Fiery hearing fails to put RNZ bungle to bed
Questions of party bias were aimed at RNZ's board chair as executives were grilled in select committee over a scandal that still has legs. Thomas Coughlan had tickets to the action.
Tempers flared in the Economic Development, Science and Innovation select committee on Thursday as RNZ executives again faced questions about the organisation’s independence.
They came to apologise for inadvertently misleading the committee, but there was no air of forgiveness in the room. And they left with a demand for a voicemail that may string out the pain for Broadcasting Minister Clare Curran.
RNZ Chair Richard Griffin and CEO Paul Thompson were appearing before the committee to correct the record following their previous appearance in March, when they had defended Head of Content Carol Hirschfeld over what they believed was an unplanned and incidental meeting with Curran.
It has since emerged the meeting was scheduled in advance and Hirschfeld had misled her employers.
Griffin and Thompson made their embarrassment clear when National MP Melissa Lee - who had pursued the meeting during the first select committee - noted how her questions had been repeatedly rebuffed by the pair.
“We both feel very foolish,” said Griffin.
It soon became clear MPs had more on their minds than simply correcting the record. Lee asked pointed questions of Griffin and Thompson about the number of meetings RNZ staff had with Curran, implying that there could be more scandals waiting in the wings.
But Lee’s questioning came to nothing. Thompson answered that he knew of one staff member who had been contacted by the minister about a career opportunity. The offer was turned down and the staff member alerted the company.
Labour members of the committee got in on the action too. Paul Eagle questioned Griffin as to why he had informed Lee of Hirschfeld’s resignation before a press release was circulated around RNZ staff and the public.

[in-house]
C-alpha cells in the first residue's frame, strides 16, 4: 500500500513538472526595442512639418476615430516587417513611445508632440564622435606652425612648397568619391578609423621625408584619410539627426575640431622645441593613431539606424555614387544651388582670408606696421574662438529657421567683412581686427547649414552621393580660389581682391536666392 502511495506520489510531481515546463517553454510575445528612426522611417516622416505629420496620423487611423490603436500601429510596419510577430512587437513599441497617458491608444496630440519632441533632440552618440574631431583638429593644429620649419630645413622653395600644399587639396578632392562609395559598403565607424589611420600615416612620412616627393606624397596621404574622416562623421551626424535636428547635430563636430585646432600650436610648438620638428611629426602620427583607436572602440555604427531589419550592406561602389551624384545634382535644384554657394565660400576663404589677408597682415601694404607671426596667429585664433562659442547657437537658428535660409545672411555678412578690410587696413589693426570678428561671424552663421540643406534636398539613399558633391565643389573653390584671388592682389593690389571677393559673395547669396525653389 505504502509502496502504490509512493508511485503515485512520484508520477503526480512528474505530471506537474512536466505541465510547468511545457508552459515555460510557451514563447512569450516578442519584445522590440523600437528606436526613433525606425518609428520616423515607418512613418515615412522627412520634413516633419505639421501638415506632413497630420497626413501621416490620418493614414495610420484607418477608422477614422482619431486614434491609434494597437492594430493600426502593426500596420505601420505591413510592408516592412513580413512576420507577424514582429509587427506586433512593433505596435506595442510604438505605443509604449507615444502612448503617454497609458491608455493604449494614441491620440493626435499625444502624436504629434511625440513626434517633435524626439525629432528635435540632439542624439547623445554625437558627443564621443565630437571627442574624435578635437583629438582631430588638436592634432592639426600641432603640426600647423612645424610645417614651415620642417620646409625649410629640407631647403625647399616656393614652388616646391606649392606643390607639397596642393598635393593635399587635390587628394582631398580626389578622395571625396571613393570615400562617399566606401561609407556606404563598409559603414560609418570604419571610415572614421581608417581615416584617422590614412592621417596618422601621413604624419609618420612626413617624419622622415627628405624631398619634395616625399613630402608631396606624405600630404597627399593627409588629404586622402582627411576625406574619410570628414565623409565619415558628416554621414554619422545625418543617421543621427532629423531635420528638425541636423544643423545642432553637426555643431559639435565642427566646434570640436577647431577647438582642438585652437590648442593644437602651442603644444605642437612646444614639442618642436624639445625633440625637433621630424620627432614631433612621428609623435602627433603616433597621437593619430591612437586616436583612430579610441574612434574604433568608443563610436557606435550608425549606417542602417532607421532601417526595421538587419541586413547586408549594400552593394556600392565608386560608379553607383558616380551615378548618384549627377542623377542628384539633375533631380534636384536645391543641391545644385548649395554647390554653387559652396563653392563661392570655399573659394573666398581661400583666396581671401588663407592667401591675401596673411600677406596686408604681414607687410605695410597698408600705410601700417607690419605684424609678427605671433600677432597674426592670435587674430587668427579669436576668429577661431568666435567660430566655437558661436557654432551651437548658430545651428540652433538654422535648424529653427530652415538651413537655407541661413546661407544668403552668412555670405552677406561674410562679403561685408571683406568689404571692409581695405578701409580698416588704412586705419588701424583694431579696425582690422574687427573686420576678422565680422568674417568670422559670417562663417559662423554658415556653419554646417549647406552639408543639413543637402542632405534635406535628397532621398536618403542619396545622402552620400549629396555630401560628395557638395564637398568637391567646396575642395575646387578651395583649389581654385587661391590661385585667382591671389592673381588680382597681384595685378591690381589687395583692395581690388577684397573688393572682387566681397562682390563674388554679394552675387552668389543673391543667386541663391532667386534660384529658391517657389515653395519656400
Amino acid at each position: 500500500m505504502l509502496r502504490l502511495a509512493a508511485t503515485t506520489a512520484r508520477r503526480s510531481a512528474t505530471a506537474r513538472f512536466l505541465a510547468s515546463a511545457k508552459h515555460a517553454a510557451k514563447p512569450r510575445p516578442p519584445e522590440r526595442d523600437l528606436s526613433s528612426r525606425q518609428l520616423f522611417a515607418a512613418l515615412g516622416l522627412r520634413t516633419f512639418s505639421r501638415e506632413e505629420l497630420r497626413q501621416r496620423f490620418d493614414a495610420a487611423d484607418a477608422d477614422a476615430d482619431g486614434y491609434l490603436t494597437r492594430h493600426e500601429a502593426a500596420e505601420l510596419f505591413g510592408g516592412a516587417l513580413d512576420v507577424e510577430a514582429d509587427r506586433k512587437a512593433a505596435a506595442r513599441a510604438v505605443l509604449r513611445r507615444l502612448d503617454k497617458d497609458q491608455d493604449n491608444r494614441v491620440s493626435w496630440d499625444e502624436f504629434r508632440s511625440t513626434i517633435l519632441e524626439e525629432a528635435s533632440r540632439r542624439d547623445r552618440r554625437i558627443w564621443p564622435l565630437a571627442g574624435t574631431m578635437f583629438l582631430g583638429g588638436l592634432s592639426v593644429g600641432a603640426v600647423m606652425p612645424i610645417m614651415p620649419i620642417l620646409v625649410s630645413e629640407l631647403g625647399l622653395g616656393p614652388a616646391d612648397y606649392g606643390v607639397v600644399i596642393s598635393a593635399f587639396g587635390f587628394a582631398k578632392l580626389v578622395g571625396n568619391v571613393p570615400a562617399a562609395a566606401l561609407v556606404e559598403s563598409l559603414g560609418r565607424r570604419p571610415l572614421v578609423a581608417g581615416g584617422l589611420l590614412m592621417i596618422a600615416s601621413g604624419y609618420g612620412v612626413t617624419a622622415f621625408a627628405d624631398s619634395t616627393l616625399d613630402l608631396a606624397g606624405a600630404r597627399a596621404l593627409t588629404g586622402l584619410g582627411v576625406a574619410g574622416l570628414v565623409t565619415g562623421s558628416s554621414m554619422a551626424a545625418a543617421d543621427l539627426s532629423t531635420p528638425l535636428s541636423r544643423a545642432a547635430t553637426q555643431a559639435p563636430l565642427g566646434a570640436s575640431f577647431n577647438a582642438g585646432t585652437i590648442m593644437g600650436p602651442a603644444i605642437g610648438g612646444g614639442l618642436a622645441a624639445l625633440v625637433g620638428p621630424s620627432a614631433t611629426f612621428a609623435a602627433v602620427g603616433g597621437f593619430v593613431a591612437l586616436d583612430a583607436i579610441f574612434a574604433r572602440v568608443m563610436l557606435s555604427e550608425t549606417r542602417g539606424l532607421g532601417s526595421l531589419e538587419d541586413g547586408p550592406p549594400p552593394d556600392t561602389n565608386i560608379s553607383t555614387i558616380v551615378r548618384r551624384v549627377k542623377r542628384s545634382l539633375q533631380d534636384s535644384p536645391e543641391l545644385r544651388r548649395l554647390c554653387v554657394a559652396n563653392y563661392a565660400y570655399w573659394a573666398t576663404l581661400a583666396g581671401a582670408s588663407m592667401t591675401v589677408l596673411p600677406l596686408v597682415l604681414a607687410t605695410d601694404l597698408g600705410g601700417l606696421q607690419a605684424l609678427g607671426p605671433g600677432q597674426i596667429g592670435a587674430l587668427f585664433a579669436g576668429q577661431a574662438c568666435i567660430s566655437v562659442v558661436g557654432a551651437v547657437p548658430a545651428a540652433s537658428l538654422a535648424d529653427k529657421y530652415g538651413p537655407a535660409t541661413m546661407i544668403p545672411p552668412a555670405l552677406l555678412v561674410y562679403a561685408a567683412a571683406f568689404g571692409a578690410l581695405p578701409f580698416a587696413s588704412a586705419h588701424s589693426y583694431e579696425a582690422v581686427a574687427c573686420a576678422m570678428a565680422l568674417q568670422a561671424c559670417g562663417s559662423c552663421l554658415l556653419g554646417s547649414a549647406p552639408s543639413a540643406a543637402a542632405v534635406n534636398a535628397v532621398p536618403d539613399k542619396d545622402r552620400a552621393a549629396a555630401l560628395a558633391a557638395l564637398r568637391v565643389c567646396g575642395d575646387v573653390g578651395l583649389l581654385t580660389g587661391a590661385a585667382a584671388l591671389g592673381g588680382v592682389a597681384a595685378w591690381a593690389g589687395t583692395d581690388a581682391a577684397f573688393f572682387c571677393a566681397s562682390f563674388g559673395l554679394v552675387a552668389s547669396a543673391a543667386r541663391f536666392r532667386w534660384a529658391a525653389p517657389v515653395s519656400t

Eagle asked when Griffin first contacted Lee. Seeing Eagle’s questions were going to lead to a suggestion of impropriety, Griffin’s response was terse.
He said that he first contacted Lee “three minutes prior to the time we put out a press release, as a matter of courtesy, which may be foreign to some of those in politics”.
He then checked himself.
“I’m sorry that’s unnecessary,” he said.
Eagle then asked if the phone call to Lee was courtesy or "collusion".
“That’s a ridiculous question with due respect,” said Griffin. “It's a matter of obvious courtesy, the suggestion that it is somehow…” Griffin paused, apparently frustrated, “let’s not go any further, it gets out of control”.
But Labour continued to push, bringing up Griffin’s background as a former press secretary to National Prime Minister Jim Bolger and suggesting that this might be evidence of a party bias. Griffin said the suggestion was “nonsense”.
Labour’s Deborah Russell responded to Griffin’s increasingly frustrated answers, “Mr. Griffin, we’ve asked for courtesy, can we have some from you too please”.
There was no reprieve. Lee then brought up the matter of Curran’s voice message to Thompson last Thursday. There had been a suggestion that Curran had encouraged Griffin and Thompson to avoid appearing before the committee in person to avoid further embarrassment.
Griffin was asked how he interpreted the message.
“The implication was that it would be far more satisfactory to all concerned if we just put a letter on the table and left it at that,” he said.
This appears to differ slightly from Curran’s version of events. She made it clear the call included no advice, but suggested if Griffin could not appear before the committee last Thursday, it might be better to send a letter.
Griffin refused to play the voice message to the committee, but accepted a request form to deliver it to them. Depending on what the message contains, the Curran-Hirschfeld saga could have more time to run.